Osquery is a powerful tool that allows you to investigate and monitor a myriad of endpoint activity, status, and configuration information through a unified SQL interface. Inside osquery, there's typically a 1:1 correspondence between a source of information and the SQL table you can use to browse or search this information. Some sources of information include parts of the
/proc file system, API calls to container daemons, reading logs or status files on disk, and event streams coming from the Linux audit frame.
Between these information sources and the SQL table is a generator function, written in C++, that handles the reading and parsing of the information and populating the table. Adding a new source of information, such as supporting a new kind of application configuration, would traditionally require defining a new SQL table schema and writing the C++ code to populate it. If you're thinking that sounds like a lot of work, especially just to read a new configuration file, you're not alone. That's where Augeas fits into the pipeline.
Augeas is a remarkably generic tool that allows you to read and modify any configuration file through a unified hierarchical key/value data model. It does this by providing a large number of "lenses" that explain how to convert a configuration file into the unified model and back. If you're familiar with them, it's somewhat of a hybrid between AWK and YACC/Bison, except it works bi-directionally. If there isn't already a lens defined for your application's configuration file, you can write one yourself, and optionally contribute it back to the Augeas project for the benefit of others.
Let's quickly look at how Augeas works through its stand-alone tool called, aptly, "augtool."
Upon launching augtool, Augeas will load every config file it knows how to interpret with the lenses installed on your system. It presents it to you as a single virtual tree which you can
apt-get. I can just run:
I’ve stripped out the comment lines for clarity, but hopefully you get the idea. Augeas has turned the parsed lines in the sources.list configuration file into a logical tree structure that you can explore just like a filesystem. On my Ubuntu 19.10 system, it includes 225 lenses, so you can imagine that it will provide a fairly comprehensive view of your system configuration. There are lenses for CUPS, GRUB, Apache HTTP Server, MongoDB Server, and many more.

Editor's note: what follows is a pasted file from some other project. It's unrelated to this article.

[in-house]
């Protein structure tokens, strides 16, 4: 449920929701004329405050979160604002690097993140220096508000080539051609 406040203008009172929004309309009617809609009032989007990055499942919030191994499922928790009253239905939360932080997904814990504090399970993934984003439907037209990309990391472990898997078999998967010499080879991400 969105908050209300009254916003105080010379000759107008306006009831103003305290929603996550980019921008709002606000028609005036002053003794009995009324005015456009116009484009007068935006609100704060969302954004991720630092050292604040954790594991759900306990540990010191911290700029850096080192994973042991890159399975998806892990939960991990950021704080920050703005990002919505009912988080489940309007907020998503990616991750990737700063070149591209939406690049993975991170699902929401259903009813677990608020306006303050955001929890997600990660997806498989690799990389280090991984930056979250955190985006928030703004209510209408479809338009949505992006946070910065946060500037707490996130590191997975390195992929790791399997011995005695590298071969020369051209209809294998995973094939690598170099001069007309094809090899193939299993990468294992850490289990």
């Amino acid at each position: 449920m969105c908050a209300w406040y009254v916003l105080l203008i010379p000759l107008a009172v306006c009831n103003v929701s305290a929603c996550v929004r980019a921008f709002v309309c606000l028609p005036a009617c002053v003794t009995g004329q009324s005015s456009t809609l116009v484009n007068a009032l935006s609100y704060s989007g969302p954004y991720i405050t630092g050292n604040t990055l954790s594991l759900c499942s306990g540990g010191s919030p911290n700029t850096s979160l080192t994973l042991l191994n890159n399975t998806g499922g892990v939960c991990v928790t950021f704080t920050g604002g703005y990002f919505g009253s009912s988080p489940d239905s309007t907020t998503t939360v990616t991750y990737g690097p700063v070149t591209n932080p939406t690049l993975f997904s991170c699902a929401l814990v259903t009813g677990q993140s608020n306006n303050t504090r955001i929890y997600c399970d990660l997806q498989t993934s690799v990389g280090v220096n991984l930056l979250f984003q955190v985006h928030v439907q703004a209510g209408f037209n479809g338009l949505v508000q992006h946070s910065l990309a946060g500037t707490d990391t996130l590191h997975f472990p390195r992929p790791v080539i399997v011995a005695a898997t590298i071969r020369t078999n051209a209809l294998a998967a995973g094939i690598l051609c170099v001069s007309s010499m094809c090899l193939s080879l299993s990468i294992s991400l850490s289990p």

So how does Augeas fit into osquery? Osquery includes an
augeas table that connects the Augeas API into the osquery SQL interface. Instead of running augtool, you can use osqueryi or scan remotely using the osqueryd distributed read feature.
Why does this matter?
First, you can now access configuration files from hundreds of different applications through osquery without creating a new table or writing a line of C++. You can even add support for your internal applications by writing a lens that parses your proprietary configuration file in the Augeas lens domain-specific-language (a cross between AWK and YACC), which should be much faster than implementing a full parser in C++.
Second, if you’re comfortable with SQL, you can do a lot more expressive searching of your configuration data through the osqueryi interface than you can with augtool. In my augtool example I piped the output through two rounds of grep to get something to include in this blog, while in my osquery example I just added a couple of extra
ANDs to my
WHERE clause. You can even join data here with other tables whenever that would make sense.
And of course with osqueryd connecting to osctrl or Uptycs, you can run these Augeas queries across your entire fleet of endpoints in a matter of seconds, confirming that your fleet is properly configured.
What’s next for osquery and Augeas?
Here at Uptycs we’ve been working on a few improvements to osquery Augeas support.
Typically, Augeas loads the entire set of lenses at startup time in order to determine which lenses can be used to parse which files. Each lens specifies a set of include and exclude paths for files it believes it should be capable of parsing. At Uptycs we’ve found that loading all of the lenses may use more CPU and memory than desirable, and many of our customers may have their configuration files located in non-default locations.
In order to remedy this, we’ve added an optional
“lens = ” clause to the Augeas table. This allows you to only load a single lens, as well as use a lens to parse a file in a non-default location. It’s a faster and more flexible application of Augeas.
We’ve also been thinking a lot about container workloads. Augeas is one of many tables we’ve adapted to quickly operate inside of containers and even join to other container-related tables to include information about the containers themselves.
So that’s it. Using Augeas with osquery allows you to scan the configuration of your entire fleet of hosts, easily adapting to new internal applications and their proprietary configuration files. And with Uptycs, you can even extend your queries from hosts into each and every running container across your infrastructure.
Schedule a demo and learn how the combination of Uptycs and Augeas can help your organization.